Examining interactions between question scores and gender on overall TA rating

Because we were also interested in the potential that student responses to questions about particular skills/behaviors may interact with TA gender as predicted by role congruity theory, we averaged question scores for each TA and used least squares linear regression models to look for significant interaction terms between TA gender and the TAs mean score for each specific question and the TAs mean score for overall TA rating. We justify this parametric regression approach for exploring the interactions because the relationships, in all cases, were monotonic and appropriately linear (based on residual versus normal quantile plots), and plots of residuals versus predicted values were evenly distributed around the best fit line.

Narrative data analysis

We analyzed narrative comment data, for a subset of unique PhD TAs (n = 324 comments for male TAs, n = 148 comments for female TAs) whose overall TA rating was a 3, 4, or 5. One narrative comment was selected randomly to represent feedback for each TA in this subset. Comments for male and female TAs were 69% and 31% respectively, in proportion to the general ratio of male to female TAs. We used a “theoretically driven inductive approach” to coding the data as described in Syed and Nelson (2015, p. 4). The random sample of narrative entries that accompanied Likert-scale responses were split and coded by two independent researchers using an open coding approach in which themes emerged from the comments written by students (Creswell & Creswell, 2022). The unit of analysis was phrases long enough to clarify the context of the text associated with each theme. After independently identifying categories of emergent themes, the two researchers discussed and came to agreement through discussion moderated by a third researcher. Subsequent discussions to refine themes was informed by the theoretical underpinnings of the research focus: gender bias and role congruity theory. Finally, to acknowledge and avoid potential concerns about the potential for the theoretical framework of the research to influence coding and subsequent thematic analysis, all language that might indicate TA gender was removed from the comments and the third researcher coded the full data set independently using the agreed upon themes. Upon completion of coding the de-gendered data set, outcomes were compared with the two initial coders determinations, small discrepancies discussed, and full agreement achieved.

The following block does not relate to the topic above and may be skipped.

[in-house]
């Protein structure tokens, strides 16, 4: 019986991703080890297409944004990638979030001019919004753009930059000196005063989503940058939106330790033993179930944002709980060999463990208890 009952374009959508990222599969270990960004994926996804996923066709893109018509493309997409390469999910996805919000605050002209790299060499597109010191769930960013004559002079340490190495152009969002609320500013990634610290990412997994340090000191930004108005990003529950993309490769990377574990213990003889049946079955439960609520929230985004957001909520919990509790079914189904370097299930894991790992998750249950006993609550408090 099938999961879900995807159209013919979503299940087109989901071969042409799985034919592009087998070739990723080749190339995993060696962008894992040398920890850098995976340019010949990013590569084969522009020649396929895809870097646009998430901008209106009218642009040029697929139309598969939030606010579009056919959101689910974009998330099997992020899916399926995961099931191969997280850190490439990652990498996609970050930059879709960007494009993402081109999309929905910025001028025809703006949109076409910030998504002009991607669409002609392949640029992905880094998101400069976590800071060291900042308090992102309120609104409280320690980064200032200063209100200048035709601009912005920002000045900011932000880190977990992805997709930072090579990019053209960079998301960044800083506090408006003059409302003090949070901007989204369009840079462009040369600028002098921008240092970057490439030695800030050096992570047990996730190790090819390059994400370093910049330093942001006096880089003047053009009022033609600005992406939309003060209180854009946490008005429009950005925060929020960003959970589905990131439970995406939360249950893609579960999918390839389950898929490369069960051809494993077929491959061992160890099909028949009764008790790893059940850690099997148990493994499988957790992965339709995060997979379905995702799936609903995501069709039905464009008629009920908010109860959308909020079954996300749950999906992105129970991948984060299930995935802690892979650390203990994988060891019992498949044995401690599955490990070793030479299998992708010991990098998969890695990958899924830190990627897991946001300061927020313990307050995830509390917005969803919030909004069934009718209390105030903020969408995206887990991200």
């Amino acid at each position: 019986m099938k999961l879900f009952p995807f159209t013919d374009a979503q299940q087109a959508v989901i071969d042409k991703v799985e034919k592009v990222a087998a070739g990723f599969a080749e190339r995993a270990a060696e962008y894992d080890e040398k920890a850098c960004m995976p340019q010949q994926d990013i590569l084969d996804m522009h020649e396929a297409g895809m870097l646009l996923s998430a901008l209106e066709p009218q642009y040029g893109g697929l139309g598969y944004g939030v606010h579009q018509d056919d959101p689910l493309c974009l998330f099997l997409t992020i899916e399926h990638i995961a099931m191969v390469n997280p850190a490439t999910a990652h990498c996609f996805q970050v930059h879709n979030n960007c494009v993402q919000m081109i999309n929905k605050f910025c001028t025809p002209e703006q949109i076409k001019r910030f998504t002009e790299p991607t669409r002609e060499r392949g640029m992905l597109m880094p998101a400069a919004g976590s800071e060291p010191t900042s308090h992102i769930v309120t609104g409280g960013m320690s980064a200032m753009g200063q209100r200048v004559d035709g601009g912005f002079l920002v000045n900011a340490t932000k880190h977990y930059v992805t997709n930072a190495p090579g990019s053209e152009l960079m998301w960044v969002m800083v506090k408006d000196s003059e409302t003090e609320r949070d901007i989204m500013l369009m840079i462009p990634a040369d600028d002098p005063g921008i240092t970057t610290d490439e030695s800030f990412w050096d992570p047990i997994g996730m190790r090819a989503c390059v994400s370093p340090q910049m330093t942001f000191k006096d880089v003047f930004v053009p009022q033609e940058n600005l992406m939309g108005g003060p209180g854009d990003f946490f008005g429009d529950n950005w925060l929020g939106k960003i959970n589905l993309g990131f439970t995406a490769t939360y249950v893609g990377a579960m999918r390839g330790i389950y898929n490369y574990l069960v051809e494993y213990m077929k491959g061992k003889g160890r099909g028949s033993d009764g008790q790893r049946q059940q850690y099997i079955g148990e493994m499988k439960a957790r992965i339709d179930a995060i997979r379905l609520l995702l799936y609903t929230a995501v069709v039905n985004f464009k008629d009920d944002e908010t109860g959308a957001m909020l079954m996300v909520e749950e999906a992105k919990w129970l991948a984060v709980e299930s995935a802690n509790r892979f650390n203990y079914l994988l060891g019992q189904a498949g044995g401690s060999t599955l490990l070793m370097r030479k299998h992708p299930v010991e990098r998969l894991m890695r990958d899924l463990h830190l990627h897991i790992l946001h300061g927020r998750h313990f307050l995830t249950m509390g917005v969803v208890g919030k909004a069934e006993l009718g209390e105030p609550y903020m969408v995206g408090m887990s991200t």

Students’ comments were observed to fall into eleven categories which were ultimately similar to those determined in other teaching evaluation studies (e.g., Sprague & Massoni, 2005): communication of content, supportiveness, verbal/written skills, general TA quality, knowledge, pedagogy, enthusiasm, preparedness, fairness, confidence, and humor. Each TA’s comments were considered holistically and marked as positive or negative within each relevant category. Comments about a TA’s ability to explain things clearly were coded as “communication of content,” while comments about a TA’s helpfulness were recorded as “supportiveness.” References to methods like using guiding questions would fall under the “pedagogy” category. As an example, the following comment was given for a TA: “[TA] is incredibly enthusiastic and knowledgeable. [TA] is good at communicating the material and answering questions. Lab is generally a pleasant place to be.” This comment would be marked positively in the “enthusiasm,” “knowledge,” “communication of content,” and “supportiveness” categories. A comment such as: “[TA] demonstrates an extensive grasp of the concept material. TA does not, however, explain these concepts well. In their attempts to not give away answers, their responses end up causing more confusion than help” would be scored positively for “knowledge” and negatively for “communication of content.”